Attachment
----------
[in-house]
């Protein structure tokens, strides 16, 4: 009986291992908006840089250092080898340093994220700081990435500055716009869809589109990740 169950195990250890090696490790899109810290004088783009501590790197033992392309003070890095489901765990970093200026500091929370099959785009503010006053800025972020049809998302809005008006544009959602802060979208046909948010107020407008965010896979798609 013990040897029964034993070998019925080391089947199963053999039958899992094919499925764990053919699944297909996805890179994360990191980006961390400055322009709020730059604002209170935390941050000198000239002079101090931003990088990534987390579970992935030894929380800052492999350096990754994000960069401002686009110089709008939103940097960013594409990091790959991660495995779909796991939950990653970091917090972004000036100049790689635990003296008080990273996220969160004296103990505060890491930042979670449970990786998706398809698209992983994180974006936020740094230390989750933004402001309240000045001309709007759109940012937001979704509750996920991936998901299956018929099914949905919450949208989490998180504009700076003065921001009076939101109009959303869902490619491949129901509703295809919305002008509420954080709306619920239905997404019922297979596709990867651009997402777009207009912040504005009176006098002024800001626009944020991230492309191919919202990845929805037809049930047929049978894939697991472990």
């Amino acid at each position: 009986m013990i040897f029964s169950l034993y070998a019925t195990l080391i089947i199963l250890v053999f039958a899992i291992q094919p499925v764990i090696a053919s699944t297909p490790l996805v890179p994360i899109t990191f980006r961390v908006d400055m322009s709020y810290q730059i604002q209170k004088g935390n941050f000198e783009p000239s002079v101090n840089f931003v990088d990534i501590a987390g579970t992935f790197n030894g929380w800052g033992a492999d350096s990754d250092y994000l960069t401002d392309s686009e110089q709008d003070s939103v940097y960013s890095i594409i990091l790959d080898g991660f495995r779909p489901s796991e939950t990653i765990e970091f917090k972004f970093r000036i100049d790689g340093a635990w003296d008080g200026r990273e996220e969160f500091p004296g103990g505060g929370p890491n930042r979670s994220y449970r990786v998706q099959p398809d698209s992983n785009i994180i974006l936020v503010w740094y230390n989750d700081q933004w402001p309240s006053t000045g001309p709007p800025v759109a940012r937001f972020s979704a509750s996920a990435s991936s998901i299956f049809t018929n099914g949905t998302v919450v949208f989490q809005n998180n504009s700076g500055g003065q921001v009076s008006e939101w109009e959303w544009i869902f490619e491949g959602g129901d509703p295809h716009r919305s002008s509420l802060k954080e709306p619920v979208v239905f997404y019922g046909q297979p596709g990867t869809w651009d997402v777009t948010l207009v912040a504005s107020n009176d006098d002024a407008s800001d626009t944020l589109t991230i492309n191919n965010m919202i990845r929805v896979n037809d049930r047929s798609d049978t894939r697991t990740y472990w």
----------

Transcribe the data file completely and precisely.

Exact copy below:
[in-house]
């Protein structure tokens, strides 16, 4: 009986291992908006840089250092080898340093994220700081990435500055716009869809589109990740 169950195990250890090696490790899109810290004088783009501590790197033992392309003070890095489901765990970093200026500091929370099959785009503010006053800025972020049809998302809005008006544009959602802060979208046909948010107020407008965010896979798609 013990040897029964034993070998019925080391089947199963053999039958899992094919499925764990053919699944297909996805890179994360990191980006961390400055322009709020730059604002209170935390941050000198000239002079101090931003990088990534987390579970992935030894929380800052492999350096990754994000960069401002686009110089709008939103940097960013594409990091790959991660495995779909796991939950990653970091917090972004000036100049790689635990003296008080990273996220969160004296103990505060890491930042979670449970990786998706398809698209992983994180974006936020740094230390989750933004402001309240000045001309709007759109940012937001979704509750996920991936998901299956018929099914949905919450949208989490998180504009700076003065921001009076939101109009959303869902490619491949129901509703295809919305002008509420954080709306619920239905997404019922297979596709990867651009997402777009207009912040504005009176006098002024800001626009944020991230492309191919919202990845929805037809049930047929049978894939697991472990």
């Amino acid at each position: 009986m013990i040897f029964s169950l034993y070998a019925t195990l080391i089947i199963l250890v053999f039958a899992i291992q094919p499925v764990i090696a053919s699944t297909p490790l996805v890179p994360i899109t990191f980006r961390v908006d400055m322009s709020y810290q730059i604002q209170k004088g935390n941050f000198e783009p000239s002079v101090n840089f931003v990088d990534i501590a987390g579970t992935f790197n030894g929380w800052g033992a492999d350096s990754d250092y994000l960069t401002d392309s686009e110089q709008d003070s939103v940097y960013s890095i594409i990091l790959d080898g991660f495995r779909p489901s796991e939950t990653i765990e970091f917090k972004f970093r000036i100049d790689g340093a635990w003296d008080g200026r990273e996220e969160f500091p004296g103990g505060g929370p890491n930042r979670s994220y449970r990786v998706q099959p398809d698209s992983n785009i994180i974006l936020v503010w740094y230390n989750d700081q933004w402001p309240s006053t000045g001309p709007p800025v759109a940012r937001f972020s979704a509750s996920a990435s991936s998901i299956f049809t018929n099914g949905t998302v919450v949208f989490q809005n998180n504009s700076g500055g003065q921001v009076s008006e939101w109009e959303w544009i869902f490619e491949g959602g129901d509703p295809h716009r919305s002008s509420l802060k954080e709306p619920v979208v239905f997404y019922g046909q297979p596709g990867t869809w651009d997402v777009t948010l207009v912040a504005s107020n009176d006098d002024a407008s800001d626009t944020l589109t991230i492309n191919n965010m919202i990845r929805v896979n037809d049930r047929s798609d049978t894939r697991t990740y472990w």